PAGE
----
menu search

Can We Break From Years of QWERTY Typing? (Video)

by Taylor Martin on

No matter what generation you’re from, what year you were born, we all learned to type practically the same way – on some variant of the keyboard that stemmed from the original, spaced keys of the typewriter.

Ever since, that original layout has been twisted, turned and conformed but never truly lost. It’s the design that inspires the key layout on the software keyboards on practically every smartphone in the world. Modern software keyboards are practically flattened versions of their hardware peripheral counterparts, with the same QWERTY and regional-specific key layouts, give or take a few buttons.

It’s what we all grew up knowing, so, simply shrinking those keyboards down, a la BlackBerrys, was the natural progressions. And mirroring a hardware keyboard on-screen made perfect sense – or better sense than anything else, at least – as smartphones grew slimmer and lighter with larger displays.

Even with smartphones like the Galaxy Note II, with a 5.5-inch display, typing on a QWERTY keyboard can still feel cramped. Sure, if might feel large and luxurious after years of typing on an iPhone or smaller Android device. But typing on a smartphone is still nowhere near a comfortable and roomy as typing on the full-sized QWERTY hardware keyboard on your laptop or desktop PC.

For years, companies software companies have tried to revolutionize the soft keyboard by adding new tricks, such as auto-correction, auto-completion and gesture typing. These technologies certainly aid in typing. But these things still don’t make mobile typing entirely frustration-free, and few have tried to break from the age-old QWERTY mold.

It’s hard to imagine a design that has hardly changed in over 150 years is the best method of text entry on smartphones.

In November 2010, the original 8pen keyboard was released. Not long after, I bought it, installed it and used it for several days. The media and smartphone enthusiasts were hypnotized by the possibility of a much better smartphone typing experience. But that buzz died quickly after people realized there was a steep learning curve associated with 8pen. Plus, the keyboard was nowhere near what it is today. The company has since re-released 8pen to the Play Store with a brand new look and letter layout. It’s much more developed and ready for a test drive.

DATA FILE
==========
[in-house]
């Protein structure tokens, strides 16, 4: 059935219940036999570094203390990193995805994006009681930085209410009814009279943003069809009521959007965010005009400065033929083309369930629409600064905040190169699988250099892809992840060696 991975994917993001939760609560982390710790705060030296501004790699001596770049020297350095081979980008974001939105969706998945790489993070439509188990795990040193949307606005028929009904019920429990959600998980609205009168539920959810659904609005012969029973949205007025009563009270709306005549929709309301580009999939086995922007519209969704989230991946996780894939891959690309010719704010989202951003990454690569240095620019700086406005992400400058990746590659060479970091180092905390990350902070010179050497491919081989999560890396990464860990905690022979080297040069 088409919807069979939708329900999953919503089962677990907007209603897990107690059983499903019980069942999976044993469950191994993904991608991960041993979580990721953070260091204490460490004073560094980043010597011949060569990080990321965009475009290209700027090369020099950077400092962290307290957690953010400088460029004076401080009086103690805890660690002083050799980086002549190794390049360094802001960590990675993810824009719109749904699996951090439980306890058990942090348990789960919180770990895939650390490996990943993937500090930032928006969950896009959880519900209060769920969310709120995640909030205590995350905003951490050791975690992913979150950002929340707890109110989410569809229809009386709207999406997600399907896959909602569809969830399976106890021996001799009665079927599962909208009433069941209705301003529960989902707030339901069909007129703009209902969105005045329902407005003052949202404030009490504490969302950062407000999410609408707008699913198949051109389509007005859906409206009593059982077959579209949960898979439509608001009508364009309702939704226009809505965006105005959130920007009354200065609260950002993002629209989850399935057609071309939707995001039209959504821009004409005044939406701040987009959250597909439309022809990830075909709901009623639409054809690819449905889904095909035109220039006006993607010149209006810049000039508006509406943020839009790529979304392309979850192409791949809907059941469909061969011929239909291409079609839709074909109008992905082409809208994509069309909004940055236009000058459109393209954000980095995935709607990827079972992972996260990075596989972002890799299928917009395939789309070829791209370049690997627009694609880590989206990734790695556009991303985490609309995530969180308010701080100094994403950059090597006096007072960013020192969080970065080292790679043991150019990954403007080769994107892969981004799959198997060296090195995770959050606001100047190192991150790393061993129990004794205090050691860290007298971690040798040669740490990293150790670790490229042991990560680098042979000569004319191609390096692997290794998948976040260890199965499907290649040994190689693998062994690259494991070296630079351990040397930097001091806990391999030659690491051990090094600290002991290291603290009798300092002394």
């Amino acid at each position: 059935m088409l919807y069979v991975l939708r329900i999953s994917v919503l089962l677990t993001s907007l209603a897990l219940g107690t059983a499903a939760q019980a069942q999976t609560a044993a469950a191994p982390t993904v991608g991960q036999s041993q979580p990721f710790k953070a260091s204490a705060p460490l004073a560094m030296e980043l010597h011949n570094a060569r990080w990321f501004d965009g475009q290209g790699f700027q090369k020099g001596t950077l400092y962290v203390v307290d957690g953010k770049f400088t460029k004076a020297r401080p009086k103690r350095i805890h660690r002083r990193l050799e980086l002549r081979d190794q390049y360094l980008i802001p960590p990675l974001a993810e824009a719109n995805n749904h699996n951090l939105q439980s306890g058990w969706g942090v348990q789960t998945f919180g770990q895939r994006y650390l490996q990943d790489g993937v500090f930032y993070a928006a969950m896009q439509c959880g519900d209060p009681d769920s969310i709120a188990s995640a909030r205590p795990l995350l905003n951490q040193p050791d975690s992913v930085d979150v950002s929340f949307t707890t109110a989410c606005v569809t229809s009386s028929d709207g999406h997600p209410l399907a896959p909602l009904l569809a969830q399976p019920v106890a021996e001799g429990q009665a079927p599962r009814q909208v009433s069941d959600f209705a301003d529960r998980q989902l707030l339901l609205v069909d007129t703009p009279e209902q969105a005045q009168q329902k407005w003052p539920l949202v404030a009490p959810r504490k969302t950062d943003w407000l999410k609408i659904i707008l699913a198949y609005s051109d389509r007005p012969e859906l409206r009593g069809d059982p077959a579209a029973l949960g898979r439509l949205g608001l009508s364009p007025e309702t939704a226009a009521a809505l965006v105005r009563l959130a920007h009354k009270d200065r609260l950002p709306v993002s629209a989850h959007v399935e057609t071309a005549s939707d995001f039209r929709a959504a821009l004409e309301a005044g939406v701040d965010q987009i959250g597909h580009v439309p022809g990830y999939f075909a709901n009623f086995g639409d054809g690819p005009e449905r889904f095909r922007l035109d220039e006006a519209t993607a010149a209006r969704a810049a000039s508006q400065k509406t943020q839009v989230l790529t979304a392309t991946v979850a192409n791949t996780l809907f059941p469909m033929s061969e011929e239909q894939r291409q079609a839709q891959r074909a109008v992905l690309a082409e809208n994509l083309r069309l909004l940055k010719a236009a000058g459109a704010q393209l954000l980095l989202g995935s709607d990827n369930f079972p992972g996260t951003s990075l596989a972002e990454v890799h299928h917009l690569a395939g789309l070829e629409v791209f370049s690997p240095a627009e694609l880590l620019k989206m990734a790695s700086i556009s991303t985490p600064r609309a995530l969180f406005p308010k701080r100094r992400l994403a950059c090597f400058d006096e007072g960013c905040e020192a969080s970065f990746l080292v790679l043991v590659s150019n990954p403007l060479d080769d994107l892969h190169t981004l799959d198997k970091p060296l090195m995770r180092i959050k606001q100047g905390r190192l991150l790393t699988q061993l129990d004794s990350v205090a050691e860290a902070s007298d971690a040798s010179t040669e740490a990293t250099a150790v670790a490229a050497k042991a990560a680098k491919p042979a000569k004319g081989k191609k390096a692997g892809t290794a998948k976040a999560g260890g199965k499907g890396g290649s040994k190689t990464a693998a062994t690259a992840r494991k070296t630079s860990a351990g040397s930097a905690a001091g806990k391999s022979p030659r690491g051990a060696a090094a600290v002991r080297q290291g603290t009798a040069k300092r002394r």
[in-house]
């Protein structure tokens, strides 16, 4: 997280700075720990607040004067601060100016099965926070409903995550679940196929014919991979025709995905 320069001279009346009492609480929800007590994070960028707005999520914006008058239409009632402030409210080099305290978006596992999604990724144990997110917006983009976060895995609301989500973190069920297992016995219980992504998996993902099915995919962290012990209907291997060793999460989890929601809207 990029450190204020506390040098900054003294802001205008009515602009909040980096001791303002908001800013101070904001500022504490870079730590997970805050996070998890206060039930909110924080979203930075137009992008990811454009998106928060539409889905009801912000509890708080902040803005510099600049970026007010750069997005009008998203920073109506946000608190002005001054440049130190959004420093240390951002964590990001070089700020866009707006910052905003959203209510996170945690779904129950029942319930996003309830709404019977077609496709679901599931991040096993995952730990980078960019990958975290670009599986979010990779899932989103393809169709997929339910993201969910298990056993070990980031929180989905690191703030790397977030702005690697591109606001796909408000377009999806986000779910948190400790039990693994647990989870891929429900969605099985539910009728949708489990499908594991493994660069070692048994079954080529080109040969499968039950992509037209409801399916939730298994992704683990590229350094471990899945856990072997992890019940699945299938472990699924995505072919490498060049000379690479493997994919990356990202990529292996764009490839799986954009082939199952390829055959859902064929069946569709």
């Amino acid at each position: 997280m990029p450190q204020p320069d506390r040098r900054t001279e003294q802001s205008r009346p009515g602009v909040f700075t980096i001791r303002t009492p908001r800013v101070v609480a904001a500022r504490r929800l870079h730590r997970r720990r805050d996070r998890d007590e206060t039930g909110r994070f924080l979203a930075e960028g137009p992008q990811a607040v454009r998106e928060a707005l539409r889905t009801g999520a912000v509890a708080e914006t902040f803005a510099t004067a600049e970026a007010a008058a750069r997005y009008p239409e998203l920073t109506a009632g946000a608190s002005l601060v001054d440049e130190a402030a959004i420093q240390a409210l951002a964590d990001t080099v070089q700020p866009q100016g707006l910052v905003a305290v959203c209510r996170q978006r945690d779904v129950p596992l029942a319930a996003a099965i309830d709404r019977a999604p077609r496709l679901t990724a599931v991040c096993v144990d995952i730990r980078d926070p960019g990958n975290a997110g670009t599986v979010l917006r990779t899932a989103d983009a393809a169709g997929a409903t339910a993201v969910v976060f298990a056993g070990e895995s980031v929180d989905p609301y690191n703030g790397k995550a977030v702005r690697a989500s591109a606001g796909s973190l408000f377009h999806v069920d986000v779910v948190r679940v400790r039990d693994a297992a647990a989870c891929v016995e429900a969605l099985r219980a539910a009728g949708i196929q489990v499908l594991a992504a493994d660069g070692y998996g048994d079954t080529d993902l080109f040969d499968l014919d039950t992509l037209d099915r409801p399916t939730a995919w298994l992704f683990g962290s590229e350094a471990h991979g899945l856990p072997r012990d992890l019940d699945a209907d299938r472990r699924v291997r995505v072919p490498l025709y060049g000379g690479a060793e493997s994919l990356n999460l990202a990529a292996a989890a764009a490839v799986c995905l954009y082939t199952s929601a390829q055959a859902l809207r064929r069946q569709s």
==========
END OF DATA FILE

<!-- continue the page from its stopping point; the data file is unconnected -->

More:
After my keyboard video a few weeks back, I thought to myself, “Could 8pen really ever replace SwiftKey, or any other traditional-style QWERTY soft keyboard? If I really gave it a chance, could I learn to use it properly, efficiently and, dare I say, begin to like it?”

Few really gave 8pen a chance before. But now that the keyboard is much more mature, I thought it was the perfect time to give it a go. I purchased the newest version of 8pen, installed it, disabled the other keyboards and set out to use 8pen, exclusively, on my Galaxy Note II and Nexus 4 for a week.

I started on Thursday March 21 and planned to use the keyboard until at least the following Friday. The first few hours were … rough, to say the least. I struggled with learning the new layout and remembering how to quickly type letters and words. But a few hours later, I could already see an improvement, though trying to text my friends then next night while I was at a crowded concert was certainly tricky.

Over the weekend, I learned the letter layout even better. And by Monday, I was typing faster than I had ever imagined I could type on such a strange keyboard. By the time the full week was up, I had actually grown to enjoy using the keyboard, despite its clunkiness and extremely steep learning curve. What I liked was how it cut down on typos and changed how I approached typing. Some things, I admit, I would avoid having to type as much as possible, such as passwords. But entering email addresses, surprisingly, was quick and easy.

8pen has a steep learning curve, but has potential.

When Friday rolled around, I imagined I would be dying to switch back to a more traditional keyboard. But I simply left 8pen active. And I continued using 8pen, voluntarily, until Sunday. And I’ve been switching back and forth between a few different keyboards – including 8pen – ever since.

The verdict? I really like 8pen. I like the explanation – the science – behind it. I like the look of it. And I actually like using it … in some cases. And I’m proud that I finally gave it a fair chance.

That said, it’s far from perfect. It lacks a proper shift key, forcing the user to make a loop around the entire keyboard before selecting a letter. And while it offers auto-complete for most words, it lacks one thing many modern QWERTYs have: word prediction. If these two shortcomings are fixed in the near future (i.e.: 8pen meets SwiftKey’s natural language learning), 8pen could certainly become one of my top keyboards. It’s not something I would recommend to everyone. But it has serious potential, despite the steep learning curve.

Maybe I am sadistic as some people suggested. Maybe I’m a glutton for punishment. Or maybe, just maybe, I refuse to believe the current QWERTY layout is optimal for pocket-sized devices, that something better can exist, that better mobile typing is just around the bend, and it’s things like 8pen and Minuum that will bring us one step closer to it.

Desktop Version